"Ah, Bellaire; that's where I'm going. We'll have a nice ride together, almost two hours."

"I'm glad." Jinnie leaned back, sighing contentedly.

In those few minutes she had grown to have great faith in this stranger, the third of the puzzling trio that had come into her life that night. First her father, then the man with Molly the Merry, and now this brilliant new friend, who quite took away her breath as she peeped up at him. His smile seemed to be ever ready. It warmed her and made her glow with friendliness. She liked, too, the deep tones in his voice and the sight of his strong hands as they gestured during his speeches.

"Where are you going in Bellaire?" he questioned.

Virginia cogitated for a moment. She couldn't tell the story her father had told her, yet she must answer his kindly question.

At length, "The cats and I are going to live with my uncle," said she.

"He lives in Bellaire?"

"Yes, but I've never seen him. I'll find him, though, when I get there."

It didn't occur to the man to ask the name of her relatives, and Jinnie was glad he did not.

"Perhaps I shall see you some time in the city," he responded to her statement. Jinnie hoped so; oh, how she hoped she might see him again!

"Mebbe," was all she said.

"You see I live there with my mother," continued the man. "Our home is called Kinglaire. My name is King."

Virginia lifted her head with a queer little start.

"I've read about your people," she said. "I've got a book in our garret that tells all about Kings."

"That's very nice," answered Mr. King. "I won't have to explain anything about us, then."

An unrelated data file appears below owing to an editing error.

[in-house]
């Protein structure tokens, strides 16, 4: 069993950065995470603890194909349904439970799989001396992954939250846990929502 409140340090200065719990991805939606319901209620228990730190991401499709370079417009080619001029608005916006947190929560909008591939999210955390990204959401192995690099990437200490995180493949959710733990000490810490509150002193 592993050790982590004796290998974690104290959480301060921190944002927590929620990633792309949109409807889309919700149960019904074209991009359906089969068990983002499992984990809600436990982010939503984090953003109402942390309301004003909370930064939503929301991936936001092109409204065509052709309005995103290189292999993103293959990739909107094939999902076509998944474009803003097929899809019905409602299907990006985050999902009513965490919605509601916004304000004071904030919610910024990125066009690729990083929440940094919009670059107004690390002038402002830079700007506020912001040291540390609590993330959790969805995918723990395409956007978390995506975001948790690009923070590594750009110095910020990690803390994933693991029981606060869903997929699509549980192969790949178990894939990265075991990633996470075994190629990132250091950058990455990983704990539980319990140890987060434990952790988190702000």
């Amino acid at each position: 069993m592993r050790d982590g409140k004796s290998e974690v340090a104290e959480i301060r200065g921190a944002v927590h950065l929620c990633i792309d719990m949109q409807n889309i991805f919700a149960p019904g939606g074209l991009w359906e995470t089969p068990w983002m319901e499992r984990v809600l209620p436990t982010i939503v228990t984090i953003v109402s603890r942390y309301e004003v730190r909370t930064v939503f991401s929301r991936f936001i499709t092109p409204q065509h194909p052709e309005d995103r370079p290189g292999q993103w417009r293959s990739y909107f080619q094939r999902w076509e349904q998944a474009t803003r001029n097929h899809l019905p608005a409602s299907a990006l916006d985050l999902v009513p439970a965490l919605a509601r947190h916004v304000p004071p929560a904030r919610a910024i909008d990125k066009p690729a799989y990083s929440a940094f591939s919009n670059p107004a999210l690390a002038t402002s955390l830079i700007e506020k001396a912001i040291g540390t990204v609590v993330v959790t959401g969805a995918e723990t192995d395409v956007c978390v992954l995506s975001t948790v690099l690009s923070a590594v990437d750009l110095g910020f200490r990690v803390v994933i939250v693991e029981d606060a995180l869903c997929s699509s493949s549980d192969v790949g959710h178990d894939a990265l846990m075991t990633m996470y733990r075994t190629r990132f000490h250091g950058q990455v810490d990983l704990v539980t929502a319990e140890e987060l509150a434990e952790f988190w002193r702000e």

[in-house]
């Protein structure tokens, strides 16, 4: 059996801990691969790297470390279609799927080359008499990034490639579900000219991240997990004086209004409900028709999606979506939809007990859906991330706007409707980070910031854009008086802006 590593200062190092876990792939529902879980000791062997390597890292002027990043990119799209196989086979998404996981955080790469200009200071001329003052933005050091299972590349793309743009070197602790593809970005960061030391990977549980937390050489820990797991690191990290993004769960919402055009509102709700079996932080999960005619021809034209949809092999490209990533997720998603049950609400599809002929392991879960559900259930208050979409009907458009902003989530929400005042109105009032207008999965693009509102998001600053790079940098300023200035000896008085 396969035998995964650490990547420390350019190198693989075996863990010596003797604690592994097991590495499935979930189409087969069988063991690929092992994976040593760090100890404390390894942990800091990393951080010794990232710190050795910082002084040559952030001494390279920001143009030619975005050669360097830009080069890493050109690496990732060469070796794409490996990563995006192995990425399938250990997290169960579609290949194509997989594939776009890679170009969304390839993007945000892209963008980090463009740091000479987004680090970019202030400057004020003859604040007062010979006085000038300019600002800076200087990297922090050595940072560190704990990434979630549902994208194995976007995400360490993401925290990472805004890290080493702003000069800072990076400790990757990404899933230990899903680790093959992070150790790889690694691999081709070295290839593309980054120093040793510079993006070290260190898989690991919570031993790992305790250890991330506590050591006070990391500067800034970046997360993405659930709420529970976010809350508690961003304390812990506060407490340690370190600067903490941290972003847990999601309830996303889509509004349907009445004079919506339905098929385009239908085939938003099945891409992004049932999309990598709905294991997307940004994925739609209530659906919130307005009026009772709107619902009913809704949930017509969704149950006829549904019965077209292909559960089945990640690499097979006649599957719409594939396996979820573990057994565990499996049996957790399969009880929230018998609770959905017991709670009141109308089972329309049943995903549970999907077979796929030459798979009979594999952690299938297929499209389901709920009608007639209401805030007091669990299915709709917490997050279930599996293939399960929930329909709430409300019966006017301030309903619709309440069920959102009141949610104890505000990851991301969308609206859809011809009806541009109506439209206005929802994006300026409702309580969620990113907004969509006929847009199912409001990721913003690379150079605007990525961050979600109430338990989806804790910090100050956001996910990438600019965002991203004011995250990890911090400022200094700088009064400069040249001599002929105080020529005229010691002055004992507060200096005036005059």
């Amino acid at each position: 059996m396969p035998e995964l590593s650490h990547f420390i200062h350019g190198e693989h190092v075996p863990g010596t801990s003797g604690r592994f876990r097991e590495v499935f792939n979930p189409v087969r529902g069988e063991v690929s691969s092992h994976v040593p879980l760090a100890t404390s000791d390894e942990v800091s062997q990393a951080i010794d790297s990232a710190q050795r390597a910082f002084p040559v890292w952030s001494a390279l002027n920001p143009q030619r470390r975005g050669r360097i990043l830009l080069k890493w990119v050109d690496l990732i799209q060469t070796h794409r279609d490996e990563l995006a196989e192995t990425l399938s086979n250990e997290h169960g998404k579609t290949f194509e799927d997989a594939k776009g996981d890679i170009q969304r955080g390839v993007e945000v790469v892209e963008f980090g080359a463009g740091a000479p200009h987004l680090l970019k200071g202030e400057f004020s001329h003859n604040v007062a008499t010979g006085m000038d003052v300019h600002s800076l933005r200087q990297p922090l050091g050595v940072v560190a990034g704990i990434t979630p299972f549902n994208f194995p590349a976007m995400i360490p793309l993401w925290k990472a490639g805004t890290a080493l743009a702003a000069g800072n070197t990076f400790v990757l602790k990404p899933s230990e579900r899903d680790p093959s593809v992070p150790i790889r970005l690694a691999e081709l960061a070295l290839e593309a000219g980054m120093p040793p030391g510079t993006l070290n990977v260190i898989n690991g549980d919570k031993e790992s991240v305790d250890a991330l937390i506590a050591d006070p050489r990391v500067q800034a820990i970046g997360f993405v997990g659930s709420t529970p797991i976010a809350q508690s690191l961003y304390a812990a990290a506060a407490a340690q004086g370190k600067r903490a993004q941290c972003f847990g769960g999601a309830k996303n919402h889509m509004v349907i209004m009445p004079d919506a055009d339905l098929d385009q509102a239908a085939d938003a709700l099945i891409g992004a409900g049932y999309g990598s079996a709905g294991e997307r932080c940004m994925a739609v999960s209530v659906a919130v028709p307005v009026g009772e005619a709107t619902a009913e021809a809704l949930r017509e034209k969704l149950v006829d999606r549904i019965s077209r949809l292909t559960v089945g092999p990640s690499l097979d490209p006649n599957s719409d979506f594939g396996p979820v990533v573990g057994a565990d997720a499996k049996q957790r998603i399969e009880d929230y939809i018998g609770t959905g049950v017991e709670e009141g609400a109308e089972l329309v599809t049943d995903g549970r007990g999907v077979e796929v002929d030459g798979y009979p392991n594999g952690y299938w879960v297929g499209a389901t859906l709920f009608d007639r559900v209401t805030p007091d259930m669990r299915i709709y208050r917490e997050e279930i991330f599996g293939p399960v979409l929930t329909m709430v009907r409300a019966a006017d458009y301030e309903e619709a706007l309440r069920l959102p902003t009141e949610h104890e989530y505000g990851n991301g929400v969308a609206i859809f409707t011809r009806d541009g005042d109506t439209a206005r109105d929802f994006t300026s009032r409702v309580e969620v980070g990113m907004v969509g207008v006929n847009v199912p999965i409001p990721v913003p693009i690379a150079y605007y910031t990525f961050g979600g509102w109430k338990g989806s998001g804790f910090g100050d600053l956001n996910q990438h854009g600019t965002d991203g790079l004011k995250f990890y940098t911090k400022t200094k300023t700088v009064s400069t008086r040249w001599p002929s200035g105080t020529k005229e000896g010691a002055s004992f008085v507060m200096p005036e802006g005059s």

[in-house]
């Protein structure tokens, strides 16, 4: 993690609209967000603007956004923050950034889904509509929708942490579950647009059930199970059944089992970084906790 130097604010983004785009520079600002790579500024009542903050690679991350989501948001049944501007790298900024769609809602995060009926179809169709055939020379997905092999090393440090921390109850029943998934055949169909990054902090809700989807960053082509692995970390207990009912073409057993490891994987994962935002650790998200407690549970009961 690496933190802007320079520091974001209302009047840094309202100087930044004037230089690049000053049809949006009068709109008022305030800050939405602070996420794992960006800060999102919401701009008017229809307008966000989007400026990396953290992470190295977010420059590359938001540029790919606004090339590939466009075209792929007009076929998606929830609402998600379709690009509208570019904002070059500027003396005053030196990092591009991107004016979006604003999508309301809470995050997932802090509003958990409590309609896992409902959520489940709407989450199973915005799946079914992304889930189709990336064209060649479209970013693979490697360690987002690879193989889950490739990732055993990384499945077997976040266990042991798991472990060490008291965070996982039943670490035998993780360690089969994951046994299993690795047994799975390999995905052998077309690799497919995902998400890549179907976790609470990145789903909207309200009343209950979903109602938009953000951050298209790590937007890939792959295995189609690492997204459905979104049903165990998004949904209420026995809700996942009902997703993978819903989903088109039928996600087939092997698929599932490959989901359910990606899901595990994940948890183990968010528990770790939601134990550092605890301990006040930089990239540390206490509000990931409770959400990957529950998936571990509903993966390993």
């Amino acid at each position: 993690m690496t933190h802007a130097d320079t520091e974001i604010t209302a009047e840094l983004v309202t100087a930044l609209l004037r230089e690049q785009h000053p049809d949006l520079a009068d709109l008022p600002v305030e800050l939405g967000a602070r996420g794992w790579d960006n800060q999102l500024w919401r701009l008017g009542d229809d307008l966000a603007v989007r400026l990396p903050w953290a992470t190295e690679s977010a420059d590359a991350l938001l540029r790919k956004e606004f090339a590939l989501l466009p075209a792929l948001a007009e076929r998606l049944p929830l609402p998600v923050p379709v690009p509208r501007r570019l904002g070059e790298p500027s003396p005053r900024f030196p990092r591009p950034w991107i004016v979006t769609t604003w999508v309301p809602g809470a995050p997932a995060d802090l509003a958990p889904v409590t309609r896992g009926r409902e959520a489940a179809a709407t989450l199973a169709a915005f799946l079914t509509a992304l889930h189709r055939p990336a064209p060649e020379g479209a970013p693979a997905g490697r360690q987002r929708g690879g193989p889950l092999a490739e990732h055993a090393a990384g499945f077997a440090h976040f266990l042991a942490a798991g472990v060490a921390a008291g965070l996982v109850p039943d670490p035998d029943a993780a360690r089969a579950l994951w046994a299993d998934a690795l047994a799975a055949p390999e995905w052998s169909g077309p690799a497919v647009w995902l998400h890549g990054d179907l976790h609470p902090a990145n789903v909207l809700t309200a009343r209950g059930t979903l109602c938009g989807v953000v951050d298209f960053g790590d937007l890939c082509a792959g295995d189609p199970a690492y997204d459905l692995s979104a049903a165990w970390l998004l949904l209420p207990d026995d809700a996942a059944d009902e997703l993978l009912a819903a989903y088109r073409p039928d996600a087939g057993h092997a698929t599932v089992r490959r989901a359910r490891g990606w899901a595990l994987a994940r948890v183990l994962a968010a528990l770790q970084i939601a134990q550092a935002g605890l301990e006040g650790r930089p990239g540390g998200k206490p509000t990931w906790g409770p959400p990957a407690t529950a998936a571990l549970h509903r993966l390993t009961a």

"No, I know," said Jinnie in satisfaction.

At least she thought she knew. Hadn't she read over and over, when seated in the garret, the story of the old and new kings, how they sat on their thrones, and ruled their people sometimes with a rod of iron? Jinnie brought to mind some of the vivid pictures, and shyly lifted a pair of violet eyes to scan the face above her. Surely this King was handsomer than any in the book. She tried to imagine him on his throne, and wondered if he were always smiling as now.

"You're quite different from your relations," she observed presently.

Theodore King laughed aloud. The sound startled the girl into a straighter posture. It rang out so merrily that she laughed too after making up her mind that he was not ridiculing her.

"Really you are!" she exclaimed. "I mean it. You know the picture of the King with a red suit on,—he doesn't look like you. His nose went sort of down over his mouth—I mean, well, yours don't."

She stumbled through the last few words, intuitively realizing that she had been too personal.

"You like to read, I gather," stated Mr. King.

"Yes, but I like to fiddle better," said Jinnie.

"Oh, you play, do you?"

Jinnie's eyes fell upon the instrument standing in the corner of the opposite seat, wrapped in an old jacket. She nodded.

"I play some. I love my fiddle almost as much as I do Milly Ann and her kitties."

"Won't you play for me?" asked Mr. King, gravely putting forth his hand.

Jinnie paused a moment. Then without further hesitancy she took up the violin and unfastened it.

"I'll be glad to fiddle for a king," she said naively.

She did not speak as she turned and twisted the small white keys.

Outside the storm was still roaring over the hills, sweeping the lake into monstrous waves. The shriek of the wind mingled with the snap of the taut strings under the agile fingers of the hill girl. Then Jinnie began to play. Never in all his life had Theodore King seen a picture such as the girl before him made. The wondrous beauty of her, the marvelous fingers traveling over the strings, together with the moaning of the night wind, made an impression upon him he would never forget. Sometimes as her fingers sped on, her eyes were penetrating; sometimes they darkened almost to melancholy. When the last wailing note had finally died away, Jinnie dropped the instrument to her side.